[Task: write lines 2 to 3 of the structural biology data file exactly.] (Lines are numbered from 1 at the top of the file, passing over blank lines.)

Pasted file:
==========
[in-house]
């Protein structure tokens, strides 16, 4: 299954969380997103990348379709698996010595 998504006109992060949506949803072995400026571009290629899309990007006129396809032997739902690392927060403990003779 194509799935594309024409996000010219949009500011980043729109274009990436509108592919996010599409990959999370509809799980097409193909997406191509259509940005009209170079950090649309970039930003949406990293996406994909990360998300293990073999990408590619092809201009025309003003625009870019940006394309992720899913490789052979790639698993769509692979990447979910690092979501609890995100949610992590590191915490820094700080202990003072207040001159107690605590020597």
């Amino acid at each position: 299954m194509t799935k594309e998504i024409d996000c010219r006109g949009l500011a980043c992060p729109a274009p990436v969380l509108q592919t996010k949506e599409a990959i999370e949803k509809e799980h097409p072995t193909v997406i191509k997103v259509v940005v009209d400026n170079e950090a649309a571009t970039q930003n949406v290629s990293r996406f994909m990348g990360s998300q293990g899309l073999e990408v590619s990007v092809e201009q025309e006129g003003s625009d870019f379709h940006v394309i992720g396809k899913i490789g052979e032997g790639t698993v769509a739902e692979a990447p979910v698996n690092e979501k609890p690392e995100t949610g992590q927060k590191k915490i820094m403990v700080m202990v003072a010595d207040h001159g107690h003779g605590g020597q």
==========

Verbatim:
């Protein structure tokens, strides 16, 4: 299954969380997103990348379709698996010595 998504006109992060949506949803072995400026571009290629899309990007006129396809032997739902690392927060403990003779 194509799935594309024409996000010219949009500011980043729109274009990436509108592919996010599409990959999370509809799980097409193909997406191509259509940005009209170079950090649309970039930003949406990293996406994909990360998300293990073999990408590619092809201009025309003003625009870019940006394309992720899913490789052979790639698993769509692979990447979910690092979501609890995100949610992590590191915490820094700080202990003072207040001159107690605590020597």
């Amino acid at each position: 299954m194509t799935k594309e998504i024409d996000c010219r006109g949009l500011a980043c992060p729109a274009p990436v969380l509108q592919t996010k949506e599409a990959i999370e949803k509809e799980h097409p072995t193909v997406i191509k997103v259509v940005v009209d400026n170079e950090a649309a571009t970039q930003n949406v290629s990293r996406f994909m990348g990360s998300q293990g899309l073999e990408v590619s990007v092809e201009q025309e006129g003003s625009d870019f379709h940006v394309i992720g396809k899913i490789g052979e032997g790639t698993v769509a739902e692979a990447p979910v698996n690092e979501k609890p690392e995100t949610g992590q927060k590191k915490i820094m403990v700080m202990v003072a010595d207040h001159g107690h003779g605590g020597q």